'Rubbishing stuff!' condemned my father from the kitchen doorway, bonfire wellies still on. 'Bloody parasites, the lot of them!'
'Oh stop it' retorted my mother 'Go back to your bonfire if you don't want to watch it and take those dirty boots with you!' A gruff harrumph was followed by the back door slamming.
Such was the day punctuated at regular intervals as my little sister, mother and I gathered round the 12 inch black and white TV set, straining to take in every detail of the pageantry that was the Charles and Di wedding.
We particularly marvelled at the Emanuels' ivory puffball wedding dress which drowned Lady Diana's slight figure and almost served as 'packing material' around her in the carriage conveying her to St Paul's, and wondered how on earth she went to the loo.
My father simply couldn't comprehend the female imperative which made such spectacles compulsory viewing, not least when he had made his views on the Royal Family clear and expected his family to tow his line on this (among other matters).
I briefly wondered what Lady Di was doing marrying such a boring old man, but all the adults seemed to agree the Royal Wedding was a Very Good Thing, the officiators were taking it scarily seriously indeed, and he was a prince after all, and she LOOKED like a princess. So the grown ups who ruled the world surely knew what they were doing.
Years later I learned that 'loony feminists' had been furiously waving 'Don't Do It Di!' placards just out of camera shot as the carriage wended its doomed way. But the nation demanded its pageant pound of flesh and as Princess Di admitted post-divorce, the T-towels and the tea sets were already printed, so what was a girl to do?
Nevertheless, I still recall it as a marvellous day which brought the nation together, topped by Kiri Te Kanawa's soaring solo in St Paul's and the happy couple did manage to look happy. The sun even managed to shine.
Post Charles and Di, the Royals ultimately learned that it was a bad idea to value virginity and breeding above all other traits in a future daughter-in-law, Consequently Fergie and Sophie enjoyed far happier marriages for being women of the world and age-appropriate to their princely spouses. Whilst Fergie and Andrew didn't last either, at least they managed to part as friends, with no dirty laundry aired in public, and present a united parenting front, enjoying the odd family holiday together to this day.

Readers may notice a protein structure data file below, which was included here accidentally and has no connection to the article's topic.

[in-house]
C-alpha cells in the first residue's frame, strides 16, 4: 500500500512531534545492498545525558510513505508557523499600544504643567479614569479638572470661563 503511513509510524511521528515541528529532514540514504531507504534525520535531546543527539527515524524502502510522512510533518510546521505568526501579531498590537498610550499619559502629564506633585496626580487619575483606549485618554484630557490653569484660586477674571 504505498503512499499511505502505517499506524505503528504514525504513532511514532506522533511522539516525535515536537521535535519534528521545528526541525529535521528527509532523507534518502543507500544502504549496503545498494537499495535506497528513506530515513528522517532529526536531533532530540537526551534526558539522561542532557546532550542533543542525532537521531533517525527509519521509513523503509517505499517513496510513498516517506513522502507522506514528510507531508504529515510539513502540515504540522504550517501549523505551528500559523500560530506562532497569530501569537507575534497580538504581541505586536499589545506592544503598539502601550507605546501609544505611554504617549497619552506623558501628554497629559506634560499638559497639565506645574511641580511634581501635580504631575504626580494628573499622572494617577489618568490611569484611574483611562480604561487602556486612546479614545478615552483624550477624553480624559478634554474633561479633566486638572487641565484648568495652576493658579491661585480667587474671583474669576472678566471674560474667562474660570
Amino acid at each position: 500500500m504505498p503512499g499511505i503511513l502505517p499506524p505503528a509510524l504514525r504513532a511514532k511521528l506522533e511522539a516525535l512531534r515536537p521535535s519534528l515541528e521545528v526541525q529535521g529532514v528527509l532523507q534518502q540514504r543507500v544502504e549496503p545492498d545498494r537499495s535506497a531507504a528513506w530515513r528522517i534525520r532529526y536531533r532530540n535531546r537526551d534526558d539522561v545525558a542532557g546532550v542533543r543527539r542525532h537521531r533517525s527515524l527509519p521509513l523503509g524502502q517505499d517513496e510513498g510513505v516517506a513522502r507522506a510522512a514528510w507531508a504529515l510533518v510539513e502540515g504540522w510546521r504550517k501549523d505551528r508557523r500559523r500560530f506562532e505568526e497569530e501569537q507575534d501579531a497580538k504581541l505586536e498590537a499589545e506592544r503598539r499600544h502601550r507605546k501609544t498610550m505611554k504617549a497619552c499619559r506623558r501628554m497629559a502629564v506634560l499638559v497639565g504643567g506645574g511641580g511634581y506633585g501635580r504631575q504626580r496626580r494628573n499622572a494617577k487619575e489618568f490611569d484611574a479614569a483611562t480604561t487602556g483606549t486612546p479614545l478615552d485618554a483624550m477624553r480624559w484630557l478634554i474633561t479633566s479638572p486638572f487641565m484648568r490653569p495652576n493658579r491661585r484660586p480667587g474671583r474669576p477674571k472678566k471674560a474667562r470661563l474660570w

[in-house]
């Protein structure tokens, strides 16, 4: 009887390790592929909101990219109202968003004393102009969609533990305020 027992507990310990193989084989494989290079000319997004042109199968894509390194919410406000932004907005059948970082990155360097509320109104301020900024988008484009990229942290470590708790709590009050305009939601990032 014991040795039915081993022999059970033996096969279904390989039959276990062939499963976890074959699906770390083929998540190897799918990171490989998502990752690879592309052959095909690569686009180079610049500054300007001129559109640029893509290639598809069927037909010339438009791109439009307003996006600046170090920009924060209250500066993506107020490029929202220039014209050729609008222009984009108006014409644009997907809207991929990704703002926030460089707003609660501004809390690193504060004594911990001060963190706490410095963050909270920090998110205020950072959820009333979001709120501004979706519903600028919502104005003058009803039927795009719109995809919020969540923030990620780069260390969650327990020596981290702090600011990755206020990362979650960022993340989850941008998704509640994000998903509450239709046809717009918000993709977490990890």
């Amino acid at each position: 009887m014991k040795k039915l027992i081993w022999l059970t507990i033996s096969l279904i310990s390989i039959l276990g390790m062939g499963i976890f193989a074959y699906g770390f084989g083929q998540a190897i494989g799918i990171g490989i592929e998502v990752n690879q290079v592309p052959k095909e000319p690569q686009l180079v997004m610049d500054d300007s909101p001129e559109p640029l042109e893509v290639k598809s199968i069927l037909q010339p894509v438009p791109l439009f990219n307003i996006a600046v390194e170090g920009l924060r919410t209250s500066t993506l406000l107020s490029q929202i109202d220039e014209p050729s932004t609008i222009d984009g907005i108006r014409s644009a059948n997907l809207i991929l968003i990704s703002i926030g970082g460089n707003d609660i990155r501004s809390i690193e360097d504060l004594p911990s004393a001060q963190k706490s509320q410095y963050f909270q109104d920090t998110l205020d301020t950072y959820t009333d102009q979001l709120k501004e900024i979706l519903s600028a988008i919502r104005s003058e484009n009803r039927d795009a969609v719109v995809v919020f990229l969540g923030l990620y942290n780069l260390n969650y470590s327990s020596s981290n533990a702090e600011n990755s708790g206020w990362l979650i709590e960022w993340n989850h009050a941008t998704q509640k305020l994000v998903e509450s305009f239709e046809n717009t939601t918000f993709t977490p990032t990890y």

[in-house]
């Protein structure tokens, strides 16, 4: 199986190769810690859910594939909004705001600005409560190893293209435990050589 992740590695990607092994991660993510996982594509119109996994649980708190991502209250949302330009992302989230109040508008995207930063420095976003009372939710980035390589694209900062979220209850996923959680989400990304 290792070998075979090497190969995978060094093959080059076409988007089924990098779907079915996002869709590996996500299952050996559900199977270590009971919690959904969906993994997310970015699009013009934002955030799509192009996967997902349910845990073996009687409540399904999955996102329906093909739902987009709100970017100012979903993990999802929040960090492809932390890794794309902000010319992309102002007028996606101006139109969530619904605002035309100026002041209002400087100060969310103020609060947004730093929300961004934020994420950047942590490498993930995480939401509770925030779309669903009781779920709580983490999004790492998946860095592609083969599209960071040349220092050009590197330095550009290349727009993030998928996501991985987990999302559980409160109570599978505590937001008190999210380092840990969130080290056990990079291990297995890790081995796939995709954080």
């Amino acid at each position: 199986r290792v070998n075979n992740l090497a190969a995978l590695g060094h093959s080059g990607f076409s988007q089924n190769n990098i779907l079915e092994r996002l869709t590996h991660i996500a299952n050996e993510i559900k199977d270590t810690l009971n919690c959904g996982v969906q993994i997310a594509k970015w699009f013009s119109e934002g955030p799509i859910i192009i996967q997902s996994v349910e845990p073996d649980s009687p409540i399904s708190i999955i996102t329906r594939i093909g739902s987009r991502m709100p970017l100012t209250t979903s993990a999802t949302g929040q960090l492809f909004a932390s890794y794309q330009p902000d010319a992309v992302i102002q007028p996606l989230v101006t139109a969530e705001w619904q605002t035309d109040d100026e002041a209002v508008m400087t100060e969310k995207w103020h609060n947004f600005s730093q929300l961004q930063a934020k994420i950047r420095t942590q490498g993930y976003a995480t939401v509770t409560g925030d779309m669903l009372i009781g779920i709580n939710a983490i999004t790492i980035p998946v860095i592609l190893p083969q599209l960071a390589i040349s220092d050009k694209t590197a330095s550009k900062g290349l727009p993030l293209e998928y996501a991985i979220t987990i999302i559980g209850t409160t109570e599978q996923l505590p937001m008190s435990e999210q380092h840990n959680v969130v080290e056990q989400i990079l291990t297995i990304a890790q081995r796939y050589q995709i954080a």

I do often find myself wondering about a particular wedding present that Charles and Di received though, a set of new goose down feather pillows every year, and wonder how long they were sent for and when they were cancelled by that particular wedding guest. In addition were they ever misused to biff each other over the head with?
As for my father, he is no longer around to approve or disapprove of Royal weddings. However now I am old enough to hold my own views I'd rather live under a monarchy than a presidency, for all its imperfections, and in answer to the mealy-mouthed, I am sure the Royals earn the country at least as much as they cost it in tourism and other revenue. They have even sacrificed the royal yacht and the royal train, for goodness' sake!
Finally latter-day royalty is not without its challenges. I feel sorry for Kate, as having enjoyed national admiration for being a commoner whom William fell in love with and married, she is now chastised for talking with 'a plum in her mouth' and it seems she can no longer put a foot right even though she's tried everything to be the perfect Royal wife and mother, to the point of blandness, for someone who wasn't born to nobility. Sadly for her, she lacks Diana's charisma and luminescence to override every pair of tights being commented on, but maybe she will find her feet in time. Or the cute kiddiwinks will get her through. As long as she doesn't have too many of course in these environmentally-sensitive times.